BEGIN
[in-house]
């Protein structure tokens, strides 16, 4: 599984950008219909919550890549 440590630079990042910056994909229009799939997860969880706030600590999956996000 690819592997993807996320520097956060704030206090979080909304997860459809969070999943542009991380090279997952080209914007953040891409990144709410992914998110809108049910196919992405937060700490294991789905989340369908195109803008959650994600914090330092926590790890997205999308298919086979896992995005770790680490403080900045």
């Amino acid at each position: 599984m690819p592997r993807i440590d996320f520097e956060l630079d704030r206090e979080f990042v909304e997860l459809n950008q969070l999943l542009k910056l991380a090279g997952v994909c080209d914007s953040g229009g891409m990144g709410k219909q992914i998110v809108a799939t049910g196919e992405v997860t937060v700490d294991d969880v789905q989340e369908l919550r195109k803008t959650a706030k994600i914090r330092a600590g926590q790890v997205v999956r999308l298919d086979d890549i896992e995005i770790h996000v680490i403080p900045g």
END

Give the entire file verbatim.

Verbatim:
[in-house]
């Protein structure tokens, strides 16, 4: 599984950008219909919550890549 440590630079990042910056994909229009799939997860969880706030600590999956996000 690819592997993807996320520097956060704030206090979080909304997860459809969070999943542009991380090279997952080209914007953040891409990144709410992914998110809108049910196919992405937060700490294991789905989340369908195109803008959650994600914090330092926590790890997205999308298919086979896992995005770790680490403080900045």
């Amino acid at each position: 599984m690819p592997r993807i440590d996320f520097e956060l630079d704030r206090e979080f990042v909304e997860l459809n950008q969070l999943l542009k910056l991380a090279g997952v994909c080209d914007s953040g229009g891409m990144g709410k219909q992914i998110v809108a799939t049910g196919e992405v997860t937060v700490d294991d969880v789905q989340e369908l919550r195109k803008t959650a706030k994600i914090r330092a600590g926590q790890v997205v999956r999308l298919d086979d890549i896992e995005i770790h996000v680490i403080p900045g």